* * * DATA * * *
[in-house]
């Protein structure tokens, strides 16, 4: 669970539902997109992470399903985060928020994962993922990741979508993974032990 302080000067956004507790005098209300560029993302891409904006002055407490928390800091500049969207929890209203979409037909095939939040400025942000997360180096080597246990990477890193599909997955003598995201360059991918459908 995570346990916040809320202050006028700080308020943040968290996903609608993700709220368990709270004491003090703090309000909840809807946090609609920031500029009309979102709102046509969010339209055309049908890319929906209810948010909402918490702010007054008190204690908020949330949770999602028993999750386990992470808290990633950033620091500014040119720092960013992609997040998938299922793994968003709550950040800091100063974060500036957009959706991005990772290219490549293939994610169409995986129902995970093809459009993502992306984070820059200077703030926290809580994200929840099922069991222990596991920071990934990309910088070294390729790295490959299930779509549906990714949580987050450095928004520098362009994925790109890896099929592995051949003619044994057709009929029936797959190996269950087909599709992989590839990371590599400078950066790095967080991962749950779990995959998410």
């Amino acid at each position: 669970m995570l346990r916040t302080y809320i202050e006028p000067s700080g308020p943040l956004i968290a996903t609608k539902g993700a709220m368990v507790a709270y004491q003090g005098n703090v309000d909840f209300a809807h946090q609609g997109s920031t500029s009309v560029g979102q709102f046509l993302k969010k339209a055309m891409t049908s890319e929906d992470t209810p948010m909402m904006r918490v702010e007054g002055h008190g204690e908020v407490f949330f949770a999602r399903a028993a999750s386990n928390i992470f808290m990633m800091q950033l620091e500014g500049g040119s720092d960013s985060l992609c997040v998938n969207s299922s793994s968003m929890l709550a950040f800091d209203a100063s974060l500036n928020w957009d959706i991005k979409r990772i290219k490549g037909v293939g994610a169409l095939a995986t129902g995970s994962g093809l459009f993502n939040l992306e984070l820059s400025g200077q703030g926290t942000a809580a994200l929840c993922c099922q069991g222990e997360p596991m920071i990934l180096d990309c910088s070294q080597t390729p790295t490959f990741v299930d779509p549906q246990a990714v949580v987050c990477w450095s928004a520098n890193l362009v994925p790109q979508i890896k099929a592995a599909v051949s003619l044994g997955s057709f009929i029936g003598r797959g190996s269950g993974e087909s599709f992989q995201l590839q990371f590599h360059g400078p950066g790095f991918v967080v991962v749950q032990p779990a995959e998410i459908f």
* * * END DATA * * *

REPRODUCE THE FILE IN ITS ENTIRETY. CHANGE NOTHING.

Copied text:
[in-house]
């Protein structure tokens, strides 16, 4: 669970539902997109992470399903985060928020994962993922990741979508993974032990 302080000067956004507790005098209300560029993302891409904006002055407490928390800091500049969207929890209203979409037909095939939040400025942000997360180096080597246990990477890193599909997955003598995201360059991918459908 995570346990916040809320202050006028700080308020943040968290996903609608993700709220368990709270004491003090703090309000909840809807946090609609920031500029009309979102709102046509969010339209055309049908890319929906209810948010909402918490702010007054008190204690908020949330949770999602028993999750386990992470808290990633950033620091500014040119720092960013992609997040998938299922793994968003709550950040800091100063974060500036957009959706991005990772290219490549293939994610169409995986129902995970093809459009993502992306984070820059200077703030926290809580994200929840099922069991222990596991920071990934990309910088070294390729790295490959299930779509549906990714949580987050450095928004520098362009994925790109890896099929592995051949003619044994057709009929029936797959190996269950087909599709992989590839990371590599400078950066790095967080991962749950779990995959998410």
């Amino acid at each position: 669970m995570l346990r916040t302080y809320i202050e006028p000067s700080g308020p943040l956004i968290a996903t609608k539902g993700a709220m368990v507790a709270y004491q003090g005098n703090v309000d909840f209300a809807h946090q609609g997109s920031t500029s009309v560029g979102q709102f046509l993302k969010k339209a055309m891409t049908s890319e929906d992470t209810p948010m909402m904006r918490v702010e007054g002055h008190g204690e908020v407490f949330f949770a999602r399903a028993a999750s386990n928390i992470f808290m990633m800091q950033l620091e500014g500049g040119s720092d960013s985060l992609c997040v998938n969207s299922s793994s968003m929890l709550a950040f800091d209203a100063s974060l500036n928020w957009d959706i991005k979409r990772i290219k490549g037909v293939g994610a169409l095939a995986t129902g995970s994962g093809l459009f993502n939040l992306e984070l820059s400025g200077q703030g926290t942000a809580a994200l929840c993922c099922q069991g222990e997360p596991m920071i990934l180096d990309c910088s070294q080597t390729p790295t490959f990741v299930d779509p549906q246990a990714v949580v987050c990477w450095s928004a520098n890193l362009v994925p790109q979508i890896k099929a592995a599909v051949s003619l044994g997955s057709f009929i029936g003598r797959g190996s269950g993974e087909s599709f992989q995201l590839q990371f590599h360059g400078p950066g790095f991918v967080v991962v749950q032990p779990a995959e998410i459908f």